Gold Fields to release $21m to reconstruct Tarkwa-Damang road
Goldfields Ghana Limited, as part of its Silver Jubilee celebration, has announced plans to invest US$21million into the rehabilitation of Tarkwa-Damang road in the Western Region.
The upgrade of the 33km service road, which links the two mining towns and surrounding communities, is expected to last twenty (20) years upon completion.
According to the gold mining giant, the reconstruction works on the road had already started, generating job opportunities for the youth in communities along the road corridor.
Alfred Baku, Executive Vice President and Head of Gold Fields West Africa disclosed this at the external launch of the 25th Anniversary of Goldfields’ operations in Ghana.
Mr. Baku further revealed Goldfields’ plans to transform the Tarkwa T&A Park into a modern stadium and Tarkwa-Apinto Government Hospital into a first class medical facility.
“We are equally excited about our plans to upgrade the Tarkwa T&A Park to a modern stadium. A committee has been set up to carry out the necessary feasibility studies and cost estimation. The same committee will also undertake a similar exercise for the upgrade of the Tarkwa Apinto Government Hospital into a first class medical facility and a model for quality healthcare delivery in the region and the country,” he added.
Gold Fields 25years journey in Ghana
He said since Gold Fields started operation in Ghana in 1993, it has been able to turn the low grade Tarkwa deposit into a flagship mining operation that delivers returns to shareholders, including the Government of Ghana, year-on-year.
Goldfields Executive Vice President stated that his outfit was determined to transform the country’s mining sector and that can be witnessed in the US$1.4billion investment made to revive the Damang mine in 2016.
“Our Tarkwa and Damang mines create over 7,000 direct and indirect jobs annually. Even with a conservative multiplier effect calculation, we positively impact the livelihoods of between 70,000 and 100,000 people year-in year-out, mostly within our host communities and along our supply chain,” he said.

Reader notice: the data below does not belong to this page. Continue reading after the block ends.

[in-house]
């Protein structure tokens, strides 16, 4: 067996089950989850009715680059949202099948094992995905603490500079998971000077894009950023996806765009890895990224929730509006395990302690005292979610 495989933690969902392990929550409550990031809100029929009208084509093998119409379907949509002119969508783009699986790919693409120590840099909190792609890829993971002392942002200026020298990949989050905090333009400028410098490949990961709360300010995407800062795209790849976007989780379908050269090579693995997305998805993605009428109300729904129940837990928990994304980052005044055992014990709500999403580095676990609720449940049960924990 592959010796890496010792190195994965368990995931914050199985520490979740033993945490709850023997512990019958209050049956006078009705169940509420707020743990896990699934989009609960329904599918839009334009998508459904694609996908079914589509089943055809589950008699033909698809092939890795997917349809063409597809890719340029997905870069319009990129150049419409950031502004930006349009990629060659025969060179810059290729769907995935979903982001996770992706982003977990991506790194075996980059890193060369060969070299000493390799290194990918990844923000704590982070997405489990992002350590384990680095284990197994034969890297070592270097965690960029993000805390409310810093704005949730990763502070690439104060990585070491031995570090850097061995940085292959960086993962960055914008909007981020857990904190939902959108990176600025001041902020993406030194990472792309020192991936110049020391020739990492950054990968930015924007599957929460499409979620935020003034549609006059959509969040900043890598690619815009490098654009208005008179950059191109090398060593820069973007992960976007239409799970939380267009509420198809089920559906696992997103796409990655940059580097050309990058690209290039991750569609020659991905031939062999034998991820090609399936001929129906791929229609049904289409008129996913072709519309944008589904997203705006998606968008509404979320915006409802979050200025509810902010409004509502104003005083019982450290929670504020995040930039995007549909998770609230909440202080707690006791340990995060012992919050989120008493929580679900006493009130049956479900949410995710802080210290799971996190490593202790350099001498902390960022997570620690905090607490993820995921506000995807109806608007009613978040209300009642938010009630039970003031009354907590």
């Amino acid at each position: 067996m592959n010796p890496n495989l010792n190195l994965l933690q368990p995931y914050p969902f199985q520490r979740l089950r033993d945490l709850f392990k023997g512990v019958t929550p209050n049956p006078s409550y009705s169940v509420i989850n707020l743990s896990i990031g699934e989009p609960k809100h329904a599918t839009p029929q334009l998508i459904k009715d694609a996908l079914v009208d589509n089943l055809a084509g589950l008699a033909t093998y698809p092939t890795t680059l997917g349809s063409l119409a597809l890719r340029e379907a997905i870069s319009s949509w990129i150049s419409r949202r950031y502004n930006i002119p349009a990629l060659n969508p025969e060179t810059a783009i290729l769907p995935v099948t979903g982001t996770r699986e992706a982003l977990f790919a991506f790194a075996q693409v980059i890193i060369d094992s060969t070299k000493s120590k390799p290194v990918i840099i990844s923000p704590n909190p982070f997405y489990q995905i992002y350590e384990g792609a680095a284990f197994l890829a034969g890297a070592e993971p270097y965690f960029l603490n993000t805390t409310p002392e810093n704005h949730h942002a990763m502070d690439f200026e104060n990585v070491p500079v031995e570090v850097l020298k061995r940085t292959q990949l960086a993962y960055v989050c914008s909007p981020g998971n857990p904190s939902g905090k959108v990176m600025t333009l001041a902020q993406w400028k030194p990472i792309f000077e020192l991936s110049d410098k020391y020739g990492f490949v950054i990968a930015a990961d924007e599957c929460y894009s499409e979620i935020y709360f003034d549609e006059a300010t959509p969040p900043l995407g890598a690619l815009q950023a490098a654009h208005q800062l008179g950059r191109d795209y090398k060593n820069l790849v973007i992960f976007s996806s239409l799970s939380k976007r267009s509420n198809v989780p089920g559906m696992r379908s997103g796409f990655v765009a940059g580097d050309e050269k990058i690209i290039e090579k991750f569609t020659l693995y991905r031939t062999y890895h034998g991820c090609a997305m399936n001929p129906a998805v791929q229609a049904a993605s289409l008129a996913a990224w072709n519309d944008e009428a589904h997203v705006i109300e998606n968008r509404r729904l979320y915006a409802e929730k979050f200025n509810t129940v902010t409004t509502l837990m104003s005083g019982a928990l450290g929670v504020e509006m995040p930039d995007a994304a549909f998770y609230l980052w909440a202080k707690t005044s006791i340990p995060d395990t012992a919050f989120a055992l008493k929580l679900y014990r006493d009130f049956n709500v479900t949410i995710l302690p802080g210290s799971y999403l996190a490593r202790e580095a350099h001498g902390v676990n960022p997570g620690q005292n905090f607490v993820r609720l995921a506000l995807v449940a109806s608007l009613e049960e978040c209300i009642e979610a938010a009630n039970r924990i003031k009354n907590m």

Mr Baku disclosed that the company has paid about US$1billion in dividends to shareholders, since the beginning of their surface mining operations in 1998, and of this amount, the Government of Ghana received US$100million in dividend payments.
In addition, Goldfields has paid over US$1.2billion directly to the Government in corporate taxes and royalties.
“Our communities have been direct and major beneficiaries of our social support, and the company has spent approximately $44million in these communities; providing access to potable water, supporting our local farmers, putting up health and educational facilities, training our community youths, building critical infrastructure, and extending bursaries and scholarships to bright but needy pupils and students.
“Several accountants, doctors, engineers, and other professionals have been able to build their careers on the back of our scholarships and bursaries,” he stressed.
The South African High Commissioner to Ghana, Her Excellency Lulu Xingwana, said South Africa has good mining laws that regulate the sector and strongly believes that had been Goldfields’ guiding principles in Ghana.
According to her, South African Social & Labour Plan ensures that wealth generated from mining is effectively distributed to workers and hosting communities, adding “I believe Goldfields is not moving away from this practice.”
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